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One Small Change

Is Your Workout on Autopilot?


If you’re trying to be a more consistent free-throw shooter, putter, pitcher, field-goal kicker, tennis server or you name it, then you probably believe that you need to practice that skill repeatedly. Turns out you’re half right, according to Douglas Newburg, Ph.D. Although he’s a sports psychologist, he isn’t afraid to challenge the dictums of his profession. One of the biggest is that routine enhances performance. While it’s important to establish a mental and muscle memory of a key repetitive skill, he argues that it’s only beneficial to a point.

“When a routine becomes a matter of just going through the motions, it’s no longer doing what it was designed to do,” he notes. “If you shoot 500 free throws but don’t pay attention to how each one feels, you’ll stop improving and even develop bad habits.” So how do you know when diligent practice begins to have diminishing returns? Two things to watch for: First is a lack of motivation or an ongoing dread of doing the routine. When you’re bored and not paying attention, blips in the mechanics of the skill can arise without your noticing. The second sign is feeling you have to do the routine in order to be successful. In this respect, it becomes superstition. It’s effort for effort’s sake without any feedback.

“A routine is a shortcut that works for a time,” says Newburg. “But predictability, in anything, eventually keeps you from improving.” The antidote to all this is increased awareness. Practice is only practice if it’s done mindfully. One of the greatest golfers of all time, Ben Hogan, would hone his drive by hitting 50 balls in 2 hours. He’d think about each shot. He’d have a purpose for every ball. That’s practice.

This is life advice as well. Newburg contends that most people’s lives are 99 percent habit and routine. The commute, the job, the relationship, the workouts…have all become the mindless lobbing of endless free throws. In our striving for a better standard of living, our living has become standard. Rather than continuing to grow, our quality of life plateaus.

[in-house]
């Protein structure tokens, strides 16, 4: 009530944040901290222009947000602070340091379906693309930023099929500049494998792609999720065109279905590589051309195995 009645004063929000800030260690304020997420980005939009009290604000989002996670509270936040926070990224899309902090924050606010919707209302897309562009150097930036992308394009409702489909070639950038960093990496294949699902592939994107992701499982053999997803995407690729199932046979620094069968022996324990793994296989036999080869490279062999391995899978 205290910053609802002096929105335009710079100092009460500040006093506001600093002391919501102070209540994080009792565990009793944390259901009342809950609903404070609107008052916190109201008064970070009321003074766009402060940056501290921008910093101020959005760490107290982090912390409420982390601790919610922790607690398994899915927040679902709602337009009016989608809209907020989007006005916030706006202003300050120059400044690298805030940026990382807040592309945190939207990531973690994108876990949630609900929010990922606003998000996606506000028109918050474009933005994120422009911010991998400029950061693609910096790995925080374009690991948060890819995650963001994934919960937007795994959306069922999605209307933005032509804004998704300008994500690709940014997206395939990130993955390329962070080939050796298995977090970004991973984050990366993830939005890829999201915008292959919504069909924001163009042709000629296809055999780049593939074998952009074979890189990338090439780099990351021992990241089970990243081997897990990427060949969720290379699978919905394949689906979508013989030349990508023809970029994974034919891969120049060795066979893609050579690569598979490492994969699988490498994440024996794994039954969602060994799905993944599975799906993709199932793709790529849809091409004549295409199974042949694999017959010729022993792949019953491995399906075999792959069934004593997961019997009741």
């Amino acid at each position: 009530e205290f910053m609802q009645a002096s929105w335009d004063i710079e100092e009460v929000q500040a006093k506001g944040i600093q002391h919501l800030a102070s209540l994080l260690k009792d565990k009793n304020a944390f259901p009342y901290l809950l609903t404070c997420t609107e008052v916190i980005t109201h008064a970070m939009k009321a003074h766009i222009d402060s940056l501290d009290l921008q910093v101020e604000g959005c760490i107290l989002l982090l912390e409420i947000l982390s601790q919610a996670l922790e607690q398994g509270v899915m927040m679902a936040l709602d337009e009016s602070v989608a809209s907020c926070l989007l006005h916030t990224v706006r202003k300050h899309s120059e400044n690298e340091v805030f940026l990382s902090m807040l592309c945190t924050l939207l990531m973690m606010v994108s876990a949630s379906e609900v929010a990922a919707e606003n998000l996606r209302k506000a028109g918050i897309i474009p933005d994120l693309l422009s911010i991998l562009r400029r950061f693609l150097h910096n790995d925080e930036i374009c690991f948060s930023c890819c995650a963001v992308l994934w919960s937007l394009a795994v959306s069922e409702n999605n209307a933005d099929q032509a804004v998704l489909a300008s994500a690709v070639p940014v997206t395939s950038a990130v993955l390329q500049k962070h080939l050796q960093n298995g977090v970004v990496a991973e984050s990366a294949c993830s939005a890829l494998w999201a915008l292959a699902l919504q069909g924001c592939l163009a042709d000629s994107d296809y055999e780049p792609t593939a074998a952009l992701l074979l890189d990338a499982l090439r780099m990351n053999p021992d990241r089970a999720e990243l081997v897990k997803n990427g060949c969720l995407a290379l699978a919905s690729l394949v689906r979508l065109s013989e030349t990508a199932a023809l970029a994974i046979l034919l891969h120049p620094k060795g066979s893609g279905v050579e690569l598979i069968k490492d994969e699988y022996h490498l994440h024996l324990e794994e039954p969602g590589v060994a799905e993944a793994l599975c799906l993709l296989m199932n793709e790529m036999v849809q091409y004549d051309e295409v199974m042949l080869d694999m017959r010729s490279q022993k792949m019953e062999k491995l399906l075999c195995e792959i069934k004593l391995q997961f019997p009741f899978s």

Newburg contends that leading a habitual life—what he calls “living on a checklist”—manifests itself as stress, chronic pain, insomnia, and even depression. Because we’re basically unchallenged 24/7, the energy we constantly produce has no outlet and turns into anxiety, restlessness, eating disorders, addiction, and even illness. Even if you’re constantly tired and are skeptical that you actually have excess energy, Newburg swears it’s there. For proof, he suggests doing 25 biceps curls with a pair of dumbbells or a set of push-ups. “Suddenly, all that energy you didn’t think you had shows up,” he points out.

The good news is you don’t have to quit your job, divorce your spouse or change your sport entirely to break out of this rut. Newburg says the habitual life is a fearful life, and you merely have to practice getting a little more courageous in everything you do, which is precisely the premise of this month’s One Small Change experiment. (Click here to start from the beginning of this month’s series.)

“Believe it or not, the best place to start is brushing your teeth,” he says. “If you pay attention to how it feels, you’ll realize it feels really good, and you’ll do a better job of it.”

Now apply this same principle of awareness to everything else you do. Feel it. Whether you’re running on a treadmill after work (or on the treadmill of work itself), monitoring how you feel will enable you to make adjustments that will result in more satisfaction and better performance.

“Feeling is the data of life,” says Newburg. “A routine that constantly utilizes it will open you up and allow you to see what’s possible."

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About The Author

Joe Kita – Joe Kita is a noted writer, editor, motivational speaker and teacher. He authors the blog "One Small Change" for CorePerformance.com.

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Tags: Focus, Goals, Attitude, Sports Performance